Charleston Metro Chamber of Commerce wants legislature to prioritize education, workplace development

We Stand For Progress Reports Jan. 30, 2019, 2:14pm


Business leaders in Charleston are pushing education and workplace development among their priorities for this session of the South Carolina legislature.

The Charleston Metro Chamber of Commerce late last week launched its agenda, which includes advocating for changes in education from early childhood to higher education, which the chamber believes should be designed to provide a skilled workforce to support the region's employers.

Specifically, the chamber wants full funding for the Education Finance Act (EFA), which is estimated to cost an additional $487 million.

Under a 2017 amendment to the act, which was first passed in the 1970s, the state's public teachers and administrators must be paid at least at the average salary of those in similar positions in the Southeast.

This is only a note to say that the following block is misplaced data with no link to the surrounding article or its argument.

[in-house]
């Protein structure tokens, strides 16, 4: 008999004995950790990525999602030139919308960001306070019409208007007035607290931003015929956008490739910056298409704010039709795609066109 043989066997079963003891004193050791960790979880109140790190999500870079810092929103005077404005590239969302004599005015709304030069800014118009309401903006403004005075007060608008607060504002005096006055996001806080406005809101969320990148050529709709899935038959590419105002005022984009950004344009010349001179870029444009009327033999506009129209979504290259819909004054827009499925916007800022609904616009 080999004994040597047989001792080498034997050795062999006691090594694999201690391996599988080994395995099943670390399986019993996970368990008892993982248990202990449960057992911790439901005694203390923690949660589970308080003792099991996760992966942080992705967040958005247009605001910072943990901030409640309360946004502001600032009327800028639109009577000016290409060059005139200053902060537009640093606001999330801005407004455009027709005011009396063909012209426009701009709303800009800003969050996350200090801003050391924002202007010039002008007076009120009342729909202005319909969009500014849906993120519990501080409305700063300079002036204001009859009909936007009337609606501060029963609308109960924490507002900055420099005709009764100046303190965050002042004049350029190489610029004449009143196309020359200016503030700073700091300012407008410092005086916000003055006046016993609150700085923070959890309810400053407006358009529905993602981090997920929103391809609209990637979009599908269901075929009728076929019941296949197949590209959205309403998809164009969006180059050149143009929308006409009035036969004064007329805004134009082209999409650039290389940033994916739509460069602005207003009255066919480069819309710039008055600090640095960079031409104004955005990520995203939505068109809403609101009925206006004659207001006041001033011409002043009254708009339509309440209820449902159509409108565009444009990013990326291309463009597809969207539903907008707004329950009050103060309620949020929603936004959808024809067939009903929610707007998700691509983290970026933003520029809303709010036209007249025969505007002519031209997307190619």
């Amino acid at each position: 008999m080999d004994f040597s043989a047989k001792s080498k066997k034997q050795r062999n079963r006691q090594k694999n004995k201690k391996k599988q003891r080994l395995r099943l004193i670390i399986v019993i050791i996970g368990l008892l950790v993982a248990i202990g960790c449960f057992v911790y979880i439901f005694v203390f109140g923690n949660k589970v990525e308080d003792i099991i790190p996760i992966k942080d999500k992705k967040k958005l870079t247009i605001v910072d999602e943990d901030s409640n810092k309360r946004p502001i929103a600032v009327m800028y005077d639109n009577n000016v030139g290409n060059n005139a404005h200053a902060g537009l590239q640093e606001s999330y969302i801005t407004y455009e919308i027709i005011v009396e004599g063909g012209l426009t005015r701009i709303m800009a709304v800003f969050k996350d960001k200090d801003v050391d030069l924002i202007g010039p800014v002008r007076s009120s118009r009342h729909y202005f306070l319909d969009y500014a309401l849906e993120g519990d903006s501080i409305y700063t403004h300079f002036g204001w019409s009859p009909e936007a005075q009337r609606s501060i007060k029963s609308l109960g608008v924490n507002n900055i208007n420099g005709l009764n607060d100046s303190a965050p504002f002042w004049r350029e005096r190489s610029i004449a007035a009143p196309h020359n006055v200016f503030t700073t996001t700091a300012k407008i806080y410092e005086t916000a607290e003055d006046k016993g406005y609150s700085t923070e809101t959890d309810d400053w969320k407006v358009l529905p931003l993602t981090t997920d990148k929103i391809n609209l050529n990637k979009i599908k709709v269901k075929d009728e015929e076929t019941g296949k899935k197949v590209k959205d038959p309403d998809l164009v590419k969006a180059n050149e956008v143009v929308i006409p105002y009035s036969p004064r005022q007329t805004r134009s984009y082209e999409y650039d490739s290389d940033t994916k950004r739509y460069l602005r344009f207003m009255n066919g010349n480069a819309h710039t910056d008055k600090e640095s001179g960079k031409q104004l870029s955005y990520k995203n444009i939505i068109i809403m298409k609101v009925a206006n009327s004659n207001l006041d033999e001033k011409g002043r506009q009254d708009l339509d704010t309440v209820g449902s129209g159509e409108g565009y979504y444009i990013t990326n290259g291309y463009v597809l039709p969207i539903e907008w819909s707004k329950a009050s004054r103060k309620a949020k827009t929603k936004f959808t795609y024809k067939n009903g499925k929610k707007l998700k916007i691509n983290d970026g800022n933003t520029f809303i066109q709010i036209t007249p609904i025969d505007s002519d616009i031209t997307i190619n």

The chamber also supports state funding for Career Technical Education (CTE) dual-credit programs. This, it argues, will help develop apprenticeships statewide.

"Our 2019 State Legislative Agenda focuses on the business community's top priorities relating to taxes and regulations, workforce housing, state fiscal health, building a skilled talent pipeline, education and supporting the military," Ian Scott, senior vice president of government relations for the chamber, told the Palmetto Business Daily.

Scott added, "Our goal is to arm our business lobbyist, George Ramsey, with a set of priorities that are achievable in this legislative session."

State House of Representative and Senate leaders spoke with reporters last week and revealed details of their focus this 123rd legislative session. It began Jan. 8.

Senate Majority Leader Shane Massey (R-Edgefield) echoed the chamber when he said Republicans in the legislature will focus on higher education, K-12 education and workforce development, as well as pension reform and infrastructure.

"I don't think the problem with K-12 is that legislatures don't care about it," said Massey, according to a report on WLTX news.

"The problem is that they do care about it, and everybody has their own ideas. The difficulty will be getting the consensus necessary in order to pass something big that will be meaningful."

The chamber's minority leader, Nikki Setzler, while agreeing there should be a focus on education, noted that this must include increases to salaries for teachers and changes to testing.



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